Warnock admits to signing an email with false information about Georgia’s voting laws

Sen. Raphael Warnock admitted to signing an email containing false information about Georgia’s voting laws, the Washington Post revealed.

The Post flagged an email signed by Warnock that was sent out by the nonprofit 3.14 Action after the new voting legislation passed on March 25.

“Warnock, one of two new Democratic senators representing Georgia, signed an email sent out by the advocacy group 3.14 Action after the law passed, which claimed it ended no-excuse mail voting and restricted early voting on the weekends,” the Post reported.

The proposals contained in the email were not signed into law. The final bill expands early voting in Georgia to 17 days and still allows no-excuse absentee voting.

The e-mail was sent out on March 30, five days after Gov. Brian Kemp, a Republican, signed the final bill, according to Fox News.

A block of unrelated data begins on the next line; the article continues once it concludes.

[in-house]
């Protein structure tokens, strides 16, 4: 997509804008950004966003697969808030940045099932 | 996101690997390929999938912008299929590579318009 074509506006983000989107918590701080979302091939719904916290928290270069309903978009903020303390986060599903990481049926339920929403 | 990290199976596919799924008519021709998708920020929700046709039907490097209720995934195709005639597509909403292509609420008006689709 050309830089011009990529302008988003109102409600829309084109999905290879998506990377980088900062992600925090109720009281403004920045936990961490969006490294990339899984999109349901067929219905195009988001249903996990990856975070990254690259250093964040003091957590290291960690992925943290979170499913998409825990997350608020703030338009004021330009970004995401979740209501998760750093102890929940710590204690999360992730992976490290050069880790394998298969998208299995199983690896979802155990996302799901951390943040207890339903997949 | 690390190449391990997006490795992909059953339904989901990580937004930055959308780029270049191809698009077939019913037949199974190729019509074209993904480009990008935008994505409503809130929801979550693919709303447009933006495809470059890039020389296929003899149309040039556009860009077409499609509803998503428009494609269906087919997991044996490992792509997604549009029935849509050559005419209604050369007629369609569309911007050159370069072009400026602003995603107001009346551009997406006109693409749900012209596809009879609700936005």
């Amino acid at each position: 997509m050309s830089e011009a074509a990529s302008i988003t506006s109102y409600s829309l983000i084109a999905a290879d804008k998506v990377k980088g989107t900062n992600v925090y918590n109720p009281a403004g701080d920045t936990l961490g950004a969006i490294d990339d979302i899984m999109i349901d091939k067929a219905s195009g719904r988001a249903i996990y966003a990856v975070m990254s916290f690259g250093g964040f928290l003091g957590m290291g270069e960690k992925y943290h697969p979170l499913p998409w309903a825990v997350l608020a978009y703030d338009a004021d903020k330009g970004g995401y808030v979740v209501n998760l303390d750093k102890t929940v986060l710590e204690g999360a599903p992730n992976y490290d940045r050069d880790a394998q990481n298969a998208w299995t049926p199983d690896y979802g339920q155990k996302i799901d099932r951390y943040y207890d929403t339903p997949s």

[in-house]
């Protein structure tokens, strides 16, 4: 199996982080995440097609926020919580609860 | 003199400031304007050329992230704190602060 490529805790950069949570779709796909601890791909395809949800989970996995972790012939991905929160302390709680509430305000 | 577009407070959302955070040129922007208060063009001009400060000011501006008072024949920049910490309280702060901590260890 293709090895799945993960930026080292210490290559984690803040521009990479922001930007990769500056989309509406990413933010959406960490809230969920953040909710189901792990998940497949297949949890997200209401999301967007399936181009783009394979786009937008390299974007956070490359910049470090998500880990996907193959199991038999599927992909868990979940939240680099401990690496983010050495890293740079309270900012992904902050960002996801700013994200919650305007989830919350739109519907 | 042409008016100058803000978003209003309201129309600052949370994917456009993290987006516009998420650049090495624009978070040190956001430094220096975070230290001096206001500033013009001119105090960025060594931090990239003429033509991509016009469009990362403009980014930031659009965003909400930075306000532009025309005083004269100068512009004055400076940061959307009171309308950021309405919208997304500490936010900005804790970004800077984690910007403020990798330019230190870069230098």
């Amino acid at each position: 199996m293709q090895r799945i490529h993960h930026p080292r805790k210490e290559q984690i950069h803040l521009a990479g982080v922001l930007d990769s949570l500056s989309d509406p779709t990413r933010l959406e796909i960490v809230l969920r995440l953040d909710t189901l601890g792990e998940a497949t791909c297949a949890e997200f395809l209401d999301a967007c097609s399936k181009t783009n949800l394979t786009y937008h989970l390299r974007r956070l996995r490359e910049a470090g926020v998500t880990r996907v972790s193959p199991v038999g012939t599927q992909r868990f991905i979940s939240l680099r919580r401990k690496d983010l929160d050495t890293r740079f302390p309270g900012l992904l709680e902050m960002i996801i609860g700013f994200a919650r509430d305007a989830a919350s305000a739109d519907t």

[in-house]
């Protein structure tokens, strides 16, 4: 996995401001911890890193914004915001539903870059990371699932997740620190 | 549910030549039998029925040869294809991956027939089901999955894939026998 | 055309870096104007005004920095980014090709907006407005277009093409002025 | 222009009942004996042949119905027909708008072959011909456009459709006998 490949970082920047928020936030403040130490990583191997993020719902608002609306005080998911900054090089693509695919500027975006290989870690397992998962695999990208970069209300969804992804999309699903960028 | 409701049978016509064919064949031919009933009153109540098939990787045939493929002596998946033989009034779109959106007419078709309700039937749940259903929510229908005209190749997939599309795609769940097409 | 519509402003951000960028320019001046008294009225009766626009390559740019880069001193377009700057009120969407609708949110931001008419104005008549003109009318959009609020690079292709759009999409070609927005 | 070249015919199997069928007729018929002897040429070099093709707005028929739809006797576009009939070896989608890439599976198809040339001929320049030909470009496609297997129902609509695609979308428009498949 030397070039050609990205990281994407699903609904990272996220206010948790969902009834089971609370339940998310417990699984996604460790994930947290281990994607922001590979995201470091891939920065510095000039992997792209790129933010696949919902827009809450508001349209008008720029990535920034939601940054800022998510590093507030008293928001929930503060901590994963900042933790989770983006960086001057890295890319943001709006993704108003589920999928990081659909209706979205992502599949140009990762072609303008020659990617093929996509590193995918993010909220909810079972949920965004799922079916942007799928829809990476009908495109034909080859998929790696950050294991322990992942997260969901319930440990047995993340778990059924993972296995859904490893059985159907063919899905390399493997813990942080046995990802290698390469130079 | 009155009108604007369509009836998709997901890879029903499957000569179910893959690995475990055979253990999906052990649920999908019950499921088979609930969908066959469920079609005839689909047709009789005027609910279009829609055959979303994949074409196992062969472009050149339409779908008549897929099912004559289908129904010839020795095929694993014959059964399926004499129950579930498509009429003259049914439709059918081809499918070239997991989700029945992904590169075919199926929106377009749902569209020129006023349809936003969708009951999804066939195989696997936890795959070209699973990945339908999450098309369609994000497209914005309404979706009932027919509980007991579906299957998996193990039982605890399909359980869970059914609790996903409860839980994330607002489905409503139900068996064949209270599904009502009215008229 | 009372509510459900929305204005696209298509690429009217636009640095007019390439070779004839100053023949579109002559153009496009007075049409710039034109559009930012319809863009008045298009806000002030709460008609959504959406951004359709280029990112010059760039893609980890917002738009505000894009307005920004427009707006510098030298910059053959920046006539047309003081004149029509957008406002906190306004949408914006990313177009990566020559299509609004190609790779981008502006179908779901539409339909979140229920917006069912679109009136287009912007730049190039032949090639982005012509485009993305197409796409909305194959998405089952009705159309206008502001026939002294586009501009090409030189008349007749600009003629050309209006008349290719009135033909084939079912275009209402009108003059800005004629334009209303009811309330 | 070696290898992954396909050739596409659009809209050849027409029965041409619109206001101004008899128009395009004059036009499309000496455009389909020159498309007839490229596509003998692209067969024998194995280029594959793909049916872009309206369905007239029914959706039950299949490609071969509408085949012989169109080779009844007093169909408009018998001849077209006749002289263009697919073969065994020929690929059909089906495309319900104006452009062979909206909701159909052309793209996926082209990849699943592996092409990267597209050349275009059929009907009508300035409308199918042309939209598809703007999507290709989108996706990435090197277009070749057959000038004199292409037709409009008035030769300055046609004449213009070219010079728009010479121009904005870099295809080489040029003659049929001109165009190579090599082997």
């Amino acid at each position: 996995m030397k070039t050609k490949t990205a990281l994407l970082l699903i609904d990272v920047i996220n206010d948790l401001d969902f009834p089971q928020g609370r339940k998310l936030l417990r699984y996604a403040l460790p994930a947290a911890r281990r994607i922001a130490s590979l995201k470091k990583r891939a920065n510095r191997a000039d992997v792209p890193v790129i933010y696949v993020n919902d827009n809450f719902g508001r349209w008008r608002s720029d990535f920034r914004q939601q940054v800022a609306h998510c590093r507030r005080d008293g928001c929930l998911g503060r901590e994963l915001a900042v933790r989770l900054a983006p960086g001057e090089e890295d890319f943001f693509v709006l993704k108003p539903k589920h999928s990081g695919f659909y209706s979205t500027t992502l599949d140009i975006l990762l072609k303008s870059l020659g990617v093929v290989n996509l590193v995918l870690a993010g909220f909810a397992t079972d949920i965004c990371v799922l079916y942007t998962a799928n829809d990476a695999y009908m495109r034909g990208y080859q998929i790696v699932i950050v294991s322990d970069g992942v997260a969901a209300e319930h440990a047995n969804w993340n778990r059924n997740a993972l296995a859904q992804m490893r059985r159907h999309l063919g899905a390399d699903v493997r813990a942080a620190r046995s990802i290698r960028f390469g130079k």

A Warnock campaign spokesperson told Fox News that the senator had signed off on the email before the law was passed, when those provisions were still under consideration.

The new Georgia voting laws have been under harsh criticism, with President Joe Biden and other Democrats calling the laws “Jim Crow”-era restrictions.

Biden has also received “four Pinocchios” by the Post for falsely claiming the new Georgia laws “ends voting hours early.”

Biden said the new legislation would end voting hours early so “working people can’t cast their votes.”

Post fact-checker Glenn Kessler argued that Biden’s claims were inaccurate.

“One could understand a flub in a news conference. But then this same claim popped up in an official presidential statement. Not a single expert we consulted who has studied the law understood why Biden made this claim, as this was the section of law that expanded early voting for many Georgians,” Kessler wrote.

“On Election Day in Georgia, polling places are open from 7 a.m. to 7 p.m., and if you are in line by 7 p.m., you are allowed to cast your ballot. Nothing in the new law changes those rules. However, the law did make some changes to early voting. But experts say the net effect was to expand the opportunities to vote for most Georgians, not limit them,” Kessler continued.

Follow Annaliese Levy on Twitter @AnnalieseLevy